Our morning lecture began an hour earlier than the actual startup time, with a bunch of us visiting on line from all over the world in the waiting mode to have Nick arrive and start. It was an exciting topic on problem tsunamis hitting our west coast and affecting people in coastal areas. Viewers from Japan, Alaska where Tsunamis have occurred in our lifetime were watching this morning.

During the morning “waiting session” I began having serious problems with my mouse for navigating the screen on my computer. I also had an enlarged full screen image, which did not allow me to read the Live Chat comments by viewers (to the right of the lecture). Finally, I figured out that problem into the program, but my mouse continued messing up throughout the evening trying to create the final draft of this blog. Finally, John put out the delayed notice, and it won’t be published until Monday night (because from early all day to 5:00, John has to work with two different contractors on our home remodeling project). John is my manager for editing my comments and entering them into the WordPress jargon to create this.

Okay, back to the lecture this morning.
A neighbor of Nick’s rode by on her bike, and she researches this topic of past tsunami deposits of sand in tidal flats. She is a professor of Geology at CWU as well, and has past, present, and future students she is advising on their research for graduate theses. Nick invited her to share her knowledge with us during the livestreaming lecture. She fielded questions from the audience and taught us a lot. We all are grateful for her time spent with us. Her name is Bre MacInnes. You can find her information on line by searching on CWU Geology Faculty.

‘Nick From Home’ Livestream #40 – 5-10-20 Seattle Tsunami ? starts 2:30 minutes in

Here is one of the ones Nick showed this morning in the Cozy Fort.

I wasn’t thinking and should have put that in the suggested reading. I need to ask Nick if there isn’t an outtake somewhere of some of the crew pulling him out of sinking in the mud. I don’t think I dreamed seeing that in my past.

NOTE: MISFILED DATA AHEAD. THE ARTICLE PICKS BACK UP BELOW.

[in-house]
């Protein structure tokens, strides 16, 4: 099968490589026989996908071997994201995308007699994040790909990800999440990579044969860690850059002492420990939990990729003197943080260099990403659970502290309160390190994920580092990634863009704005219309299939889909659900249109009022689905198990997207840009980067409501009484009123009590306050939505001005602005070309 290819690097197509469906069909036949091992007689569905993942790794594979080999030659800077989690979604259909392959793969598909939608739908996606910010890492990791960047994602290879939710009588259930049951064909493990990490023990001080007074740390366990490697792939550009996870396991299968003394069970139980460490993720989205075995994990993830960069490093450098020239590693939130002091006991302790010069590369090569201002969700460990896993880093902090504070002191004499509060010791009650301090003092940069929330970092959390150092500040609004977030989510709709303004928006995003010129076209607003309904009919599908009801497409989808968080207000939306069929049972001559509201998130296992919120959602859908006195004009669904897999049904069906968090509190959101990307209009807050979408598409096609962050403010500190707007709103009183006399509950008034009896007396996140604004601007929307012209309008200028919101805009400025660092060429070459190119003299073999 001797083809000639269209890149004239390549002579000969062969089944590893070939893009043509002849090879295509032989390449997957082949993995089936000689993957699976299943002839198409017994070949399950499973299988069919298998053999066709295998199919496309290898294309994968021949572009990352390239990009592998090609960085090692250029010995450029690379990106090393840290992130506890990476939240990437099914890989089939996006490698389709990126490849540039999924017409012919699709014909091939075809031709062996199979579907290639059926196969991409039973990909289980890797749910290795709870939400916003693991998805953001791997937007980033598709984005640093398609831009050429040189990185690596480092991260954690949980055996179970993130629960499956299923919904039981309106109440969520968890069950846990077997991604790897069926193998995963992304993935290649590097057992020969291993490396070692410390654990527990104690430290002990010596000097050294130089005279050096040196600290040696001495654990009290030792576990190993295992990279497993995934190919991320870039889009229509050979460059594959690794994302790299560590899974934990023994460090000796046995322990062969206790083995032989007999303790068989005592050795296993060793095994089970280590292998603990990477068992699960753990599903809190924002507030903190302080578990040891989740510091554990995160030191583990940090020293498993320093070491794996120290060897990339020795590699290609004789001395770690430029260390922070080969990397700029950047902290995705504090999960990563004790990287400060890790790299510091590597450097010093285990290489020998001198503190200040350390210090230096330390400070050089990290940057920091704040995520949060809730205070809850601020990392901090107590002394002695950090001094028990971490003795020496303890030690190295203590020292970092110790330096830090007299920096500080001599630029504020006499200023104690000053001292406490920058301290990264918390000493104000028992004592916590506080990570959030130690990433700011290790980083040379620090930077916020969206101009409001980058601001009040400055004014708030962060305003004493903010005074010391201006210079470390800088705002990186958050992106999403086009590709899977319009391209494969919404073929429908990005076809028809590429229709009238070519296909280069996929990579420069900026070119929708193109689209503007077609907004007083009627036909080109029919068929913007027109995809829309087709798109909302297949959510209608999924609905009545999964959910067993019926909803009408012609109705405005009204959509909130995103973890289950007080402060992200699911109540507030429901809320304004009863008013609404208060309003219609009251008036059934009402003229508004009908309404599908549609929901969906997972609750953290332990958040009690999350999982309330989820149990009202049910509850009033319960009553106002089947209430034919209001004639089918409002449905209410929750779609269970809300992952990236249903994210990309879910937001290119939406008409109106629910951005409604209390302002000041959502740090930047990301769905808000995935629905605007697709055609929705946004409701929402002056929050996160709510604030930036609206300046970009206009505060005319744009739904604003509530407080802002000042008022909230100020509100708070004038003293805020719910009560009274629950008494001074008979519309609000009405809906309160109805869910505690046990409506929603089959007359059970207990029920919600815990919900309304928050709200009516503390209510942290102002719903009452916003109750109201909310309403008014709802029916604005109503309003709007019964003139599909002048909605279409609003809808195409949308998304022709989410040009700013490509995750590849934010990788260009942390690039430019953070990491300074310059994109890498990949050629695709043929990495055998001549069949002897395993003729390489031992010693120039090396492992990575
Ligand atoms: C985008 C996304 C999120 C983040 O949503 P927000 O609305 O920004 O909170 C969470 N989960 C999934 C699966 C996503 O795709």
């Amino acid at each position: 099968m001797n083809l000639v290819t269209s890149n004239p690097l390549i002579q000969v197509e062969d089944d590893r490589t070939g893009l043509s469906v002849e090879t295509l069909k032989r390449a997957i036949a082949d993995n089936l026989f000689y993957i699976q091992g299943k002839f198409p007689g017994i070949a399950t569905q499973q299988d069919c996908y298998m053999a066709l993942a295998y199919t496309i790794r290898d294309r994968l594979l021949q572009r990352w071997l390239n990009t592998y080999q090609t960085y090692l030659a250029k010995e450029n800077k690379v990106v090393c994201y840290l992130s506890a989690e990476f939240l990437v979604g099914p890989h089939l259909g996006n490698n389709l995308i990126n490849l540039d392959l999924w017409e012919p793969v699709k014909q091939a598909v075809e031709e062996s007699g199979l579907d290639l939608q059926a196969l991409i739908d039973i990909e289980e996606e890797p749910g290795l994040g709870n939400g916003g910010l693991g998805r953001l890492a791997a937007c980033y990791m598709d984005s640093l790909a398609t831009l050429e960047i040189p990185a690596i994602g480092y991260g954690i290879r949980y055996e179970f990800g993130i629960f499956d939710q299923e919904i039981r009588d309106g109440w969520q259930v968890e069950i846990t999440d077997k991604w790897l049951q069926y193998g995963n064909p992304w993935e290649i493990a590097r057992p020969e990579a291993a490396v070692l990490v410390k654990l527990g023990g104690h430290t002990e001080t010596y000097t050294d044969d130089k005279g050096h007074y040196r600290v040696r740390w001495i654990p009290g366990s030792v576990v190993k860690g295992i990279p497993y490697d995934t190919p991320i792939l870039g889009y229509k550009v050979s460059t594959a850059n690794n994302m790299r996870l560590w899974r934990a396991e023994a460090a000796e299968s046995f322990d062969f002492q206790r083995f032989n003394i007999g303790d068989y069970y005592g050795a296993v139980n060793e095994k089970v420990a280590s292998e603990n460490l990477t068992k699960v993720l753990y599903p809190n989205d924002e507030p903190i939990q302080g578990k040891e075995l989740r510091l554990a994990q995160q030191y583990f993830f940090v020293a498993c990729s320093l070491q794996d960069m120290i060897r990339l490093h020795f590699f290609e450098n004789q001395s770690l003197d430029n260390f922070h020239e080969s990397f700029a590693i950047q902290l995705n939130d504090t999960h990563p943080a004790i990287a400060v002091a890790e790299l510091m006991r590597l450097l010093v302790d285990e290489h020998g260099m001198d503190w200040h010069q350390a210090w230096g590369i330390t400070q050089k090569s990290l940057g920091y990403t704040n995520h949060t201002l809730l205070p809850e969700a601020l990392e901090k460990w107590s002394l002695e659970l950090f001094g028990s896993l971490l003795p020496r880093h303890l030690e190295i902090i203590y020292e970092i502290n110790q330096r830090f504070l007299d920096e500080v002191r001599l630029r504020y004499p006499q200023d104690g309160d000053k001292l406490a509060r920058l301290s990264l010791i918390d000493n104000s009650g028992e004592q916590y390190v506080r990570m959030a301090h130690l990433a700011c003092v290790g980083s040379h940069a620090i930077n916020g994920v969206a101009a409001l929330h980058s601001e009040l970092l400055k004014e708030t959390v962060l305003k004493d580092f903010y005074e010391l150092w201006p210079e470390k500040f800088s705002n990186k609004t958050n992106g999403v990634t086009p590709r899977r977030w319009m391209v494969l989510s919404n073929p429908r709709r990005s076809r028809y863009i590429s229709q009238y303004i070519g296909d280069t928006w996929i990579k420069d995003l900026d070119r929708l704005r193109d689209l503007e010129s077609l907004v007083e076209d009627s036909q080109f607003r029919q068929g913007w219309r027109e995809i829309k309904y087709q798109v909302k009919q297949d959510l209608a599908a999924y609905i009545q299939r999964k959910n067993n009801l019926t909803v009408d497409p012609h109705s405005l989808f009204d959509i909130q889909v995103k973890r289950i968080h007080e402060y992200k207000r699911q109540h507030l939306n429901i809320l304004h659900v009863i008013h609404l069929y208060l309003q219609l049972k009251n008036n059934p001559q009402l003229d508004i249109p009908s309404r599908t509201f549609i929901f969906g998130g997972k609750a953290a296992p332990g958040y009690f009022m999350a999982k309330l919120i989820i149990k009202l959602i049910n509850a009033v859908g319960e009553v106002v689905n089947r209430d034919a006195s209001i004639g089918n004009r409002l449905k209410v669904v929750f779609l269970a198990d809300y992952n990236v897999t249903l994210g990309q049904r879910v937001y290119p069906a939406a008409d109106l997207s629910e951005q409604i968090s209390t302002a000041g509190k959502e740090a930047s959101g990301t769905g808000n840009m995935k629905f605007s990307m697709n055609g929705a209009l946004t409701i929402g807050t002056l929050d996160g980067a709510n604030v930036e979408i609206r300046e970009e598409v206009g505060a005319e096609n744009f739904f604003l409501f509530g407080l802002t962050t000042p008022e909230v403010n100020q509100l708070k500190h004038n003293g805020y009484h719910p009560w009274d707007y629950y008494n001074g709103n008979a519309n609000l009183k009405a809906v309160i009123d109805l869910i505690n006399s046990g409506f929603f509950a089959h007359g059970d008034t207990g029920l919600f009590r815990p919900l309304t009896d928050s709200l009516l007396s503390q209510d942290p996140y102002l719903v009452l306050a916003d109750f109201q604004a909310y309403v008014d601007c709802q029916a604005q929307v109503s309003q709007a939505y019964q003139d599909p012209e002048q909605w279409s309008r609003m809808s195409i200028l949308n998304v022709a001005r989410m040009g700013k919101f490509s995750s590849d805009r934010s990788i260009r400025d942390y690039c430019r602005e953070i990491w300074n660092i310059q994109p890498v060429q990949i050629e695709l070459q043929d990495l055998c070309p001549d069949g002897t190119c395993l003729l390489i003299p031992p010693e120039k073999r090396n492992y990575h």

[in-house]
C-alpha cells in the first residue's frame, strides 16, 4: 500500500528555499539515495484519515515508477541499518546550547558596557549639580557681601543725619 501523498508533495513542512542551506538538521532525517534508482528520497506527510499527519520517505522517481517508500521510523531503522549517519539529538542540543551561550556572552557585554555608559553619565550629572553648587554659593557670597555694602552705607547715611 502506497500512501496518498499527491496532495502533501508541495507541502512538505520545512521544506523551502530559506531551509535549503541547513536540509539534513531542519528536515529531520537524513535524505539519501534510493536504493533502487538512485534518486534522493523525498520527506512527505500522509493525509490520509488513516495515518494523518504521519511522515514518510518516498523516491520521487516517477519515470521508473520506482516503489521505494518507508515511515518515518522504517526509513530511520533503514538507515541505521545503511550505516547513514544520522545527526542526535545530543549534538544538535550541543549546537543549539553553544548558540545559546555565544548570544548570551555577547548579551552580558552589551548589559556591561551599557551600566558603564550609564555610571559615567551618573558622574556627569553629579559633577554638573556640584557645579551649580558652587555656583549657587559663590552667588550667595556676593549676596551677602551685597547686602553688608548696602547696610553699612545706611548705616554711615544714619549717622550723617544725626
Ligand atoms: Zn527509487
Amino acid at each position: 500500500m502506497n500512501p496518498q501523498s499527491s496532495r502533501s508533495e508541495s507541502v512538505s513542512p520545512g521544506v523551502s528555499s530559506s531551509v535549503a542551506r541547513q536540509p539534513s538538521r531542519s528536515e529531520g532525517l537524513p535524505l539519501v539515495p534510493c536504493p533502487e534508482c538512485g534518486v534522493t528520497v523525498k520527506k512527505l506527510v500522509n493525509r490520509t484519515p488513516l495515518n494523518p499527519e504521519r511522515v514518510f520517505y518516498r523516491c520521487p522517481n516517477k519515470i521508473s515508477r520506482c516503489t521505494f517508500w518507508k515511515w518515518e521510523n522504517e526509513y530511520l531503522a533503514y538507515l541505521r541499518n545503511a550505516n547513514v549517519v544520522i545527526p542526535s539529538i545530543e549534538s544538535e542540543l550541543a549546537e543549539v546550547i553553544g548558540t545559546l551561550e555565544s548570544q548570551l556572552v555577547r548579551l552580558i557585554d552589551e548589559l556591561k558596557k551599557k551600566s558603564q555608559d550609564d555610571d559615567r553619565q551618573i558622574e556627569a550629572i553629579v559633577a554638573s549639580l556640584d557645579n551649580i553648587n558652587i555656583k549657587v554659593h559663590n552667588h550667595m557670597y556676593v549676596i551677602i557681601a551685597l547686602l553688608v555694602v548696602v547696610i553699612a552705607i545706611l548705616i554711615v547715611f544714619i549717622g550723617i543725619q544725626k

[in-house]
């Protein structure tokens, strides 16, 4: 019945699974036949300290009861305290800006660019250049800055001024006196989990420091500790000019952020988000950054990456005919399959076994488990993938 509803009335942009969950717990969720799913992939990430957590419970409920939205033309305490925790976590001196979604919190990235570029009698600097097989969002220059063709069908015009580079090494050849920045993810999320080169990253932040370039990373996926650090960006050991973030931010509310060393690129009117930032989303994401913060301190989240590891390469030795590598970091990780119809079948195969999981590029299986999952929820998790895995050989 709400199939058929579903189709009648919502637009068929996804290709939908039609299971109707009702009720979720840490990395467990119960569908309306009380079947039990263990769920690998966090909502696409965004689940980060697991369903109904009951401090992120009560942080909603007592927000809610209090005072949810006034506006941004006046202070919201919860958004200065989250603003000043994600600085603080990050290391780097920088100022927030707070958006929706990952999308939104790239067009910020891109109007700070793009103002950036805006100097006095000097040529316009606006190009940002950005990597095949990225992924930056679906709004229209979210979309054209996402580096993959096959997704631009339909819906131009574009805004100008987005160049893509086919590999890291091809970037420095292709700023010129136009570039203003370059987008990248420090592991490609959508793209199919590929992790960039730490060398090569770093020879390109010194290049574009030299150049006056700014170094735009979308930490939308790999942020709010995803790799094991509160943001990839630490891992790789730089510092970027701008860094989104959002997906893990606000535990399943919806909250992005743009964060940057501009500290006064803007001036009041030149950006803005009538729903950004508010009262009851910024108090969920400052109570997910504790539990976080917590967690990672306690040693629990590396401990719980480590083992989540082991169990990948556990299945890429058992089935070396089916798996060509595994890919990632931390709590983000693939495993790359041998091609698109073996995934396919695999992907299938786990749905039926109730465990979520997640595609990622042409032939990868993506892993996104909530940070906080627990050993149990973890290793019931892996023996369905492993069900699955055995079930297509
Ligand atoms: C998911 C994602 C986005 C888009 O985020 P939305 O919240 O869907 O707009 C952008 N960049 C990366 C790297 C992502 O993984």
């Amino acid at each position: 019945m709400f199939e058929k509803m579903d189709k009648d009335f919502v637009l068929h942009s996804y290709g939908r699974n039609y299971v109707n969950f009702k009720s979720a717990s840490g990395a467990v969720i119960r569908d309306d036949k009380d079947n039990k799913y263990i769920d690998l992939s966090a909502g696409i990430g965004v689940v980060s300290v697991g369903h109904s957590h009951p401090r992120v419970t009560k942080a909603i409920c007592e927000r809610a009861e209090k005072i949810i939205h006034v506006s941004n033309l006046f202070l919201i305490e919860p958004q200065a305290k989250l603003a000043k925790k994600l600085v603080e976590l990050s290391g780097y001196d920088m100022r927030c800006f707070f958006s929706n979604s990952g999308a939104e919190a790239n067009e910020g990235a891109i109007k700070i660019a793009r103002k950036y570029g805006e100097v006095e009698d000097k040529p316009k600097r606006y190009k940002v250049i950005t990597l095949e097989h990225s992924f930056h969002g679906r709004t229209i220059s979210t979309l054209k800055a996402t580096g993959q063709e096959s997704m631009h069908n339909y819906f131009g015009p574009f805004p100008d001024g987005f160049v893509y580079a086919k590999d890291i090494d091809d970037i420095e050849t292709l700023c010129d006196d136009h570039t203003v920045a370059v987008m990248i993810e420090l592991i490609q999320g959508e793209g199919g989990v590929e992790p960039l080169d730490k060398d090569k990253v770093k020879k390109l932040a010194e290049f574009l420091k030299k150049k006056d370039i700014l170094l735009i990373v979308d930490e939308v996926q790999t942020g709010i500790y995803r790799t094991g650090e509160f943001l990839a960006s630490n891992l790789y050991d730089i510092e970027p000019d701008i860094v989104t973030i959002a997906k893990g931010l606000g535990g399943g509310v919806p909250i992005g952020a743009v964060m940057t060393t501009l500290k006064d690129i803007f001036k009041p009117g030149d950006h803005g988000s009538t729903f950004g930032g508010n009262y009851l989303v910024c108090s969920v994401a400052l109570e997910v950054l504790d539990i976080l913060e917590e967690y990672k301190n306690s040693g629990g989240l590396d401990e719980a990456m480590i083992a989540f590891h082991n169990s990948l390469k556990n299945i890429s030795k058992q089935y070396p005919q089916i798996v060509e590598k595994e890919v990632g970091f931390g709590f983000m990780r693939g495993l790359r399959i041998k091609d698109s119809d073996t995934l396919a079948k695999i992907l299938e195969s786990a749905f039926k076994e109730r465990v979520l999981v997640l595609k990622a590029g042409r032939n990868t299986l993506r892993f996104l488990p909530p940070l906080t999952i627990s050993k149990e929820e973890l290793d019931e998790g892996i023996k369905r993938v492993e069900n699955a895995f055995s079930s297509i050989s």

Ghost Forests | Nick on the Rocks • Feb 25, 2019 (5 min)

We called our cousin Ethel (102 yrs young) in PA to wish her a happy Mother’s Day and had a nice long conversation. Found out her father was born 2 years before mine in May of 1895! My dad was born August 3, 1897, and died when I was 14. My mom was born August 27, 1914, and died in 1981 when I was 38.

Supper: Our asparagus from the garden, cauliflower, fish, chicken, fries, and wine.

This weekly blog is not going to be published tonight as usual because John must go to bed. He will be on & off busy helping with the remodeling project. One is working on the inside of the house and the other is working with a construction & roadbuilding backhoe/front-end loader, moving dirt and rocks (we’re on an alluvial fan) / digging holes for posts / pulling out tree stumps / breaking up concrete and hauling off, to create drainage downslope away from the house roof. The house was built in 1981 by a shoddy contractor. We have been correcting things since moving in, in 1989.

Coming out Monday night at 11:15 p.m.

Hope your week was fine.

Nancy and John
Still on the Naneum Fan

All, or mostly, about Nick

Monday, Apr 27

My part in the house remodeling project is to handle paying the contractor. Found out how to do that electronically. We are converting our attached 2-car garage into another room of our home. First, it must be repaired and brought up to code. It’s ceiling is falling, having been nailed with small nails meant to hold cedar shakes down, not meant to hold heavy dry-wall up. Screws are the appropriate fastener. The walls, attic, and floor need to be insulated. Electrical outlets, lighting, and ceiling fan will be added. One window needs removed as it only views an adjacent shed put in 8 years after the house was built, by another owner (not us). We moved in, in 1989. I am in charge of moving things we no longer need out of our home, and into the free giver community in our region (various free sites on Facebook) to be redistributed to folks in need. I like to do this when possible.